Oh, but that Good Samaritan from Luke, Chapter 10, on the road from Jerusalem to Jericho … he set a very high bar. he stopped to help the man who had been robbed and beaten and left half dead. He dressed his wounds. He transported the man to safety. where he took care of him. and then he could be cared for. and he could rest and recover. And, after covering expenses, he told the caregiver, whatever it costs, put it on my tab. I’ll be back to settle up the expenses.

When I read the parable of the Good Samaritan, I “hear” this is what you need to be. This kind of good neighbor. who does it all, going above and beyond for his neighbor, whom he doesn’t even know.

Today, I am a continent away from one who needs my help. Who needs me to stop and look, treat their wounds, attend to their needs, deliver them to safety, ensure their care, and provision them for the journey.

All I can offer is, “any expense you have, I will reimburse.” But my understanding today says, that is enough. Because I know someone, who by the happenstance of circumstances, can provide for the one who has need and can reimburse the innkeeper for the kindness he or she is administering.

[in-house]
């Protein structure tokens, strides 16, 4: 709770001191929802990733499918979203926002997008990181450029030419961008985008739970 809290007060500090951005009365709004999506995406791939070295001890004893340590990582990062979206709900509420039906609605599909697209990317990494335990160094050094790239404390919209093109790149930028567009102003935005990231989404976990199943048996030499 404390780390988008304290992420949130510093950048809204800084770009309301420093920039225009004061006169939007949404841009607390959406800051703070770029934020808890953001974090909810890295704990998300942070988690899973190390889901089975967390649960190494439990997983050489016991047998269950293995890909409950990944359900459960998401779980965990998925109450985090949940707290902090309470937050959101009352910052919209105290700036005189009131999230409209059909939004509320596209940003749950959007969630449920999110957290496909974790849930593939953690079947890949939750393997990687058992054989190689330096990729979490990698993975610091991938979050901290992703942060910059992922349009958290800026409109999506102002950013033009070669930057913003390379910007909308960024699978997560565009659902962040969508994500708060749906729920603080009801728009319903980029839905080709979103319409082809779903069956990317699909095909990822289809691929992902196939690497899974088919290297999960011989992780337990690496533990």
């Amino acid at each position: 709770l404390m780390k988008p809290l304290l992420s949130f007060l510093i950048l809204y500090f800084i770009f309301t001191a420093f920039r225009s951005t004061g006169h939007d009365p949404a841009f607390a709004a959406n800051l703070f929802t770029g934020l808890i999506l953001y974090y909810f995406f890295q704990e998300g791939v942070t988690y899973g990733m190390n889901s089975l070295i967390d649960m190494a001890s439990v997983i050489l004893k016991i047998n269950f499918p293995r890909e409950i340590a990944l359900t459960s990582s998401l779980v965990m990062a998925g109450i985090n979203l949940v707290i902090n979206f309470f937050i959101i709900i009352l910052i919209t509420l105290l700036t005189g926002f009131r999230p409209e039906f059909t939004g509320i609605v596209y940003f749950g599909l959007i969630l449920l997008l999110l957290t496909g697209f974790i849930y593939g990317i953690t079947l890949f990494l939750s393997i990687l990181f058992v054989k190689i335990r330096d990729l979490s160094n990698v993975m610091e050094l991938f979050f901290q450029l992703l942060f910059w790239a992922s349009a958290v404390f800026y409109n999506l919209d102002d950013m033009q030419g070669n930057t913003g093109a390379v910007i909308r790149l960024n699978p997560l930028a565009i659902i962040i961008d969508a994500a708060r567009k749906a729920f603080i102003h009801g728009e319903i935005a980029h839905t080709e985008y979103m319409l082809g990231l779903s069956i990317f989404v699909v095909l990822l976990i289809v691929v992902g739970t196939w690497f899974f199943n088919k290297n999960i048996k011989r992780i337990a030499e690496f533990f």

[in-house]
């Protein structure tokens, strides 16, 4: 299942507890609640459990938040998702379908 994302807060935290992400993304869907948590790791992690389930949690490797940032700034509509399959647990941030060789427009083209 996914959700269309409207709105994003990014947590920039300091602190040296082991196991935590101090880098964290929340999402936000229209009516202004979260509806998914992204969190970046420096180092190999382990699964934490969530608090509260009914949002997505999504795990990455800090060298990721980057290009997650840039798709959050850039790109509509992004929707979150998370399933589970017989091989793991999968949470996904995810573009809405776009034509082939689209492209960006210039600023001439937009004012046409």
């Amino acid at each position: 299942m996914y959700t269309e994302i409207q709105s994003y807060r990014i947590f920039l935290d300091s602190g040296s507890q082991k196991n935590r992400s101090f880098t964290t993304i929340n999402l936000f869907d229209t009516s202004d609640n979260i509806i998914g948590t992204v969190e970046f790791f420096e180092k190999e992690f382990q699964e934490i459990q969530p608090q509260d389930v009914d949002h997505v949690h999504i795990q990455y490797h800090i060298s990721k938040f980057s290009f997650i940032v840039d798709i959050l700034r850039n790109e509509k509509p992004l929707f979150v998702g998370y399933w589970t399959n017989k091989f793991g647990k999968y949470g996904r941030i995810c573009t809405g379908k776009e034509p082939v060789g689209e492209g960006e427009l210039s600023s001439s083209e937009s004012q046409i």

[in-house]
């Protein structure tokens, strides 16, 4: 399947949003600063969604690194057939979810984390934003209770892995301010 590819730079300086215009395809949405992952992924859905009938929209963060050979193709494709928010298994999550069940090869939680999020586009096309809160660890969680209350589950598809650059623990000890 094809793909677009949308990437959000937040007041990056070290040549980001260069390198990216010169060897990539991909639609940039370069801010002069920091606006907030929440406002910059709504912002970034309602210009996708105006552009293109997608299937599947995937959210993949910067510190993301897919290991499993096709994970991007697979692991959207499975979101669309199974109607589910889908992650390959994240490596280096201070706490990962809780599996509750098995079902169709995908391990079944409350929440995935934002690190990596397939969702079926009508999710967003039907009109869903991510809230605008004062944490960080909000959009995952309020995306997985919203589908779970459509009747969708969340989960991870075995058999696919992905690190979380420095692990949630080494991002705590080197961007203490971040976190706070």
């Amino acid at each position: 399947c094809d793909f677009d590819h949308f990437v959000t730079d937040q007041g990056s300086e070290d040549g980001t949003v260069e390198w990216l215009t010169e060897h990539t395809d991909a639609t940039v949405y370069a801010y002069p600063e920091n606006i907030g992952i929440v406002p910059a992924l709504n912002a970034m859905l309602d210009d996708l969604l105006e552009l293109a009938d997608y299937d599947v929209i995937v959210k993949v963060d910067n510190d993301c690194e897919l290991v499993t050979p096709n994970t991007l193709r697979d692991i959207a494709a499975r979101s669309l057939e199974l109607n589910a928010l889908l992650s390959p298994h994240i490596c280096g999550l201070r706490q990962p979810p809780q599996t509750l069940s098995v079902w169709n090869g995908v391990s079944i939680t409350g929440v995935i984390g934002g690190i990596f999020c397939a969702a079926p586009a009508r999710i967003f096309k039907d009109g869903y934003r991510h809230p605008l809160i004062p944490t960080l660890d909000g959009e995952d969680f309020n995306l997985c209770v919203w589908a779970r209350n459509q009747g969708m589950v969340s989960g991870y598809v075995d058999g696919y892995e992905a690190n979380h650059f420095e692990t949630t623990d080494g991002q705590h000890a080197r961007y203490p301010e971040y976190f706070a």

I had always set the Good Samaritan as the highest of bars: Stop. treat. Deliver. Care. Provide. Reimburse. All of these in order to fulfill my obligations. The “what more must I do? clause.” By this standard the Kingdom is very far off and always will be.

But today, by the grace of God, and amidst the disgrace of mankind’s behavior to his own kind, I see the Good Samaritan not the work of just one man, but as the work of all of us together. For you who are bold enough and brave enough and whose circumstances have placed you in the midst of this fray, you can be the stoppers, the treaters, the deliverers, the carers. And may God bless you and protect you. We, whose circumstances place us at a distance, can be the providers, the reimbursers and surely, oh surely, the prayers of prayers.

Together, not alone, not separately, but all together, we can be The Good Samaritan: not just proclaimers, but demonstrators, purveyors and benefactors of those who are being the Good News. News you can believe and believe in. Because you see it in living color. In the person next to you. In the one far from you. And inexorably in the deepest version of you.

Together, let’s believe the good news of the gospel as we live it out.

In Jesus Christ, we are forgiven. Thanks be to God.